Mean Free Path
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Mean free path
The average distance traveled between two similar events. The concept of mean free path is met in all fields of science and is classified by the events which take place. The concept is most useful in systems which can be treated statistically, and is most frequently used in the theoretical interpretation of transport phenomena in gases and solids, such as diffusion, viscosity, heat conduction, and electrical conduction. The types of mean free paths which are used most frequently are for elastic collisions of molecules in a gas, of electrons in a crystal, of phonons in a crystal, and of neutrons in a moderator. See Kinetic theory of matter
Mean Free Path
(l ), the mean length of the path traversed by a particle between two successive collisions with other particles. The concept of mean free path is used extensively in calculations of various transfer processes, such as viscosity, heat conduction, diffusion, and electrical conduction.
According to the kinetic theory of gases, molecules move uniformly and rectilinearly from collision to collision. If a molecule traverses an average path v in 1 sec, undergoing in the process v elastic collisions with similar molecules, then
ī = v/v = 1/nσ√2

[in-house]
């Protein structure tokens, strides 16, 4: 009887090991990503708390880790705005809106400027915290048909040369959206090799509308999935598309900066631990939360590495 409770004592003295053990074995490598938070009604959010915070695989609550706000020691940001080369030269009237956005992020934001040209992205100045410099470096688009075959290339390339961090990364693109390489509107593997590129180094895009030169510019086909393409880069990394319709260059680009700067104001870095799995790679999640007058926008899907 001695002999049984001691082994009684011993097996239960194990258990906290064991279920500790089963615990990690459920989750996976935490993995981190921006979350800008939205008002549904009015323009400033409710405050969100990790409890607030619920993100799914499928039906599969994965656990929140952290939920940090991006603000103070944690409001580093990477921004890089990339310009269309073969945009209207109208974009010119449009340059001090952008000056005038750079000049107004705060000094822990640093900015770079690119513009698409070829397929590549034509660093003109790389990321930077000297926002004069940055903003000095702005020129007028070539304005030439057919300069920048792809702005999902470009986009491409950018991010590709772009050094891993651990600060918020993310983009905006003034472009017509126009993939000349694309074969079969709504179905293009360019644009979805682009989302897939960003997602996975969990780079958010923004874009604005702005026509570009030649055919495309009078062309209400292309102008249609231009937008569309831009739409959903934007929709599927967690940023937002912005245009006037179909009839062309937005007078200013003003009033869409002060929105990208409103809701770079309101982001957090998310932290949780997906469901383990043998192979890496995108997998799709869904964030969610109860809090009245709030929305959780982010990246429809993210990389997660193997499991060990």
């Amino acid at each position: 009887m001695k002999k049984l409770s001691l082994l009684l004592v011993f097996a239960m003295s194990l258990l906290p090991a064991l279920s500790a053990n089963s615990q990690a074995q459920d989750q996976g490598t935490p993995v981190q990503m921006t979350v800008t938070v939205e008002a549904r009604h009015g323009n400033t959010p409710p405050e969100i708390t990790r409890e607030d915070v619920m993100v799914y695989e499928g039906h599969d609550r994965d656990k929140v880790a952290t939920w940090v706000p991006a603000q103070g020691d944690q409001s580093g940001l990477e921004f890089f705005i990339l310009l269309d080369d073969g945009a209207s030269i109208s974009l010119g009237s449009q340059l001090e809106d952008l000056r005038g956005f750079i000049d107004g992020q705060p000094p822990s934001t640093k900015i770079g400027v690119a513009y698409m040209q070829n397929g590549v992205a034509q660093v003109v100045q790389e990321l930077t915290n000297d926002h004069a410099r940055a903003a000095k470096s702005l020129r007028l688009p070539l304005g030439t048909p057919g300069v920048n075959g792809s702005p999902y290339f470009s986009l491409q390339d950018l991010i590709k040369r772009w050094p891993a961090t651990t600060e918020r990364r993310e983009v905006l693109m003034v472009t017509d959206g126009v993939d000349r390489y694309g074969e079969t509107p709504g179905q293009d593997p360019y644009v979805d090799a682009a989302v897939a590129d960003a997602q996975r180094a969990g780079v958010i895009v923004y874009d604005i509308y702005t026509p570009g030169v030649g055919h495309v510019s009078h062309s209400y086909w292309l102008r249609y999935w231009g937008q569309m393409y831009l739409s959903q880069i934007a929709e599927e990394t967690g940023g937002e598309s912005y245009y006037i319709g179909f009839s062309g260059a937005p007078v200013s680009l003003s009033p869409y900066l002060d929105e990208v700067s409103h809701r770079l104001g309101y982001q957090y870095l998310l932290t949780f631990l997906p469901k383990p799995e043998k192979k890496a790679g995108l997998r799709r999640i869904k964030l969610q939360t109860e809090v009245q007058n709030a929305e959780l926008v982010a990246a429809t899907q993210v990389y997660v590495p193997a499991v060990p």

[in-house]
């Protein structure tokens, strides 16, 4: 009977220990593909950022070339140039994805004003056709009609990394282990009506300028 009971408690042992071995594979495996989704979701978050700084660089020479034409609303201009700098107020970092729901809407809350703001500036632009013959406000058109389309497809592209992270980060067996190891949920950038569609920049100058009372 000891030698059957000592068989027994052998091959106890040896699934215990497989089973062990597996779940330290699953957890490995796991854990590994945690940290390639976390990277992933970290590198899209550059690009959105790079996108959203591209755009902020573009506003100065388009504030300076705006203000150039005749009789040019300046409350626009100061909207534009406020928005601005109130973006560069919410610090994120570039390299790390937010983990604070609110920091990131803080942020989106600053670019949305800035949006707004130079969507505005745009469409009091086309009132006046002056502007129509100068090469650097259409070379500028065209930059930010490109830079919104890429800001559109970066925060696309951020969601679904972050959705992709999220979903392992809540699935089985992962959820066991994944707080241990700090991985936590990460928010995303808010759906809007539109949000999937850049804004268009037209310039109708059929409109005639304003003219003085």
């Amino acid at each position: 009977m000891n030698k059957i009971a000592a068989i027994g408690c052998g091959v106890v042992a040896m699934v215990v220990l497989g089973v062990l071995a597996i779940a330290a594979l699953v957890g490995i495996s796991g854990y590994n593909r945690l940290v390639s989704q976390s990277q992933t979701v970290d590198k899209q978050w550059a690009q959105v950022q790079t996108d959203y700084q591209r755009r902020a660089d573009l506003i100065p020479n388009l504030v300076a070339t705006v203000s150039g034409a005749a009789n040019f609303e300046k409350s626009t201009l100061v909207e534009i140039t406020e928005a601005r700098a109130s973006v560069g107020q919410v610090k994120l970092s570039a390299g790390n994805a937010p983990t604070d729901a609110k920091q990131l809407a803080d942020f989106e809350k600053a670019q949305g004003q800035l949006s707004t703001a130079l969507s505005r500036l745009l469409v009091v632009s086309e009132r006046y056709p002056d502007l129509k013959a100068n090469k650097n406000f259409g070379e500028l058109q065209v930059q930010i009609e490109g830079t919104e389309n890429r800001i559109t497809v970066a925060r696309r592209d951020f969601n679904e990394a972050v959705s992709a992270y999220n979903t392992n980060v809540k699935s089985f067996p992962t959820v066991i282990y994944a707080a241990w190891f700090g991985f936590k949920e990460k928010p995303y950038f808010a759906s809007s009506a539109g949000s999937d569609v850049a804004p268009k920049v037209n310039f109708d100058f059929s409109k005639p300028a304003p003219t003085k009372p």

where n is the number of molecules per unit volume (the density of the gas) and σ is the effective cross section of the molecule. As the density of the gas (its pressure) increases, the mean free path decreases, since the number of collisions v per sec increases. A rise in temperature or in the intensity of motion of the molecules leads to a certain decline in cr and consequently to an increase in σ. For ordinary molecular gases under normal conditions (at atmospheric pressure and 20°C), l ~ 10-5 cm, which is approximately 100 times greater than the average distance between molecules.
In many cases the concept of mean free path is also applicable to particles whose motion and interaction conform to the laws of quantum mechanics (such as conduction electrons in a solid, neutrons in weakly absorbing mediums, and photons in stars), but the calculation of the mean free path for such particles is more difficult.